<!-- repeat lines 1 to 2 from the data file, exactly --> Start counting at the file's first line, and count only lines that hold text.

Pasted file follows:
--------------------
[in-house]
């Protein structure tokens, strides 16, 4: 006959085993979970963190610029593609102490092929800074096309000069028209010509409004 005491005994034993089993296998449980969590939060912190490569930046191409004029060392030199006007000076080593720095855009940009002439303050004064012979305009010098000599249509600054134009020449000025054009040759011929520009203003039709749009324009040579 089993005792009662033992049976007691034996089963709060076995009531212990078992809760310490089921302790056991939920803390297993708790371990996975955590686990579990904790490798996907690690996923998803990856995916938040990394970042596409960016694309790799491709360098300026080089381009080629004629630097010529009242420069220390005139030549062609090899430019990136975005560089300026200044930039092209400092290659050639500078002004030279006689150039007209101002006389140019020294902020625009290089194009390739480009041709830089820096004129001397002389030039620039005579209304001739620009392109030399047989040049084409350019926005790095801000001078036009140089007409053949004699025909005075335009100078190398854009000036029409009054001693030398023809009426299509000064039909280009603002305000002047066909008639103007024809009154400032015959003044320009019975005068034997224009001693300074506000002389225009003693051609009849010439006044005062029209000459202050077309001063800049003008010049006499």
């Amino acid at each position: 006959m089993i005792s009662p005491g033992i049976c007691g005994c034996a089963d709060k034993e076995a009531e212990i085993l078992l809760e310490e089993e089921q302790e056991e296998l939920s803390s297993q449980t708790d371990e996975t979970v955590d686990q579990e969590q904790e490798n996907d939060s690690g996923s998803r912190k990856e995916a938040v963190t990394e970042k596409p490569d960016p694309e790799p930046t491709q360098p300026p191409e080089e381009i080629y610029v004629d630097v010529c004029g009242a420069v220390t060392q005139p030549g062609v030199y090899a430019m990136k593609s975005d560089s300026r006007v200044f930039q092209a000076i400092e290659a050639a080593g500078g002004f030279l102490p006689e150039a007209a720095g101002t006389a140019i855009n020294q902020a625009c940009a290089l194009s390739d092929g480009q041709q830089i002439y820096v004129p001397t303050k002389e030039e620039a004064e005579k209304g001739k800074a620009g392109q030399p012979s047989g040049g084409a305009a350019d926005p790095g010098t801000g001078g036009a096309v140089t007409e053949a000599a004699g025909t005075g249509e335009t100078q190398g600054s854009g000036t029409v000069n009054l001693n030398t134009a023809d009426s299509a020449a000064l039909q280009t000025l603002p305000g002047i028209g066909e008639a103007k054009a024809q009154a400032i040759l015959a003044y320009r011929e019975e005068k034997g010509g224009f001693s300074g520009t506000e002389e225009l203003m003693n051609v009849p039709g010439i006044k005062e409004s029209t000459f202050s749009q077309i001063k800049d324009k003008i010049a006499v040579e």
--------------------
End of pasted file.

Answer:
[in-house]
């Protein structure tokens, strides 16, 4: 006959085993979970963190610029593609102490092929800074096309000069028209010509409004 005491005994034993089993296998449980969590939060912190490569930046191409004029060392030199006007000076080593720095855009940009002439303050004064012979305009010098000599249509600054134009020449000025054009040759011929520009203003039709749009324009040579 089993005792009662033992049976007691034996089963709060076995009531212990078992809760310490089921302790056991939920803390297993708790371990996975955590686990579990904790490798996907690690996923998803990856995916938040990394970042596409960016694309790799491709360098300026080089381009080629004629630097010529009242420069220390005139030549062609090899430019990136975005560089300026200044930039092209400092290659050639500078002004030279006689150039007209101002006389140019020294902020625009290089194009390739480009041709830089820096004129001397002389030039620039005579209304001739620009392109030399047989040049084409350019926005790095801000001078036009140089007409053949004699025909005075335009100078190398854009000036029409009054001693030398023809009426299509000064039909280009603002305000002047066909008639103007024809009154400032015959003044320009019975005068034997224009001693300074506000002389225009003693051609009849010439006044005062029209000459202050077309001063800049003008010049006499």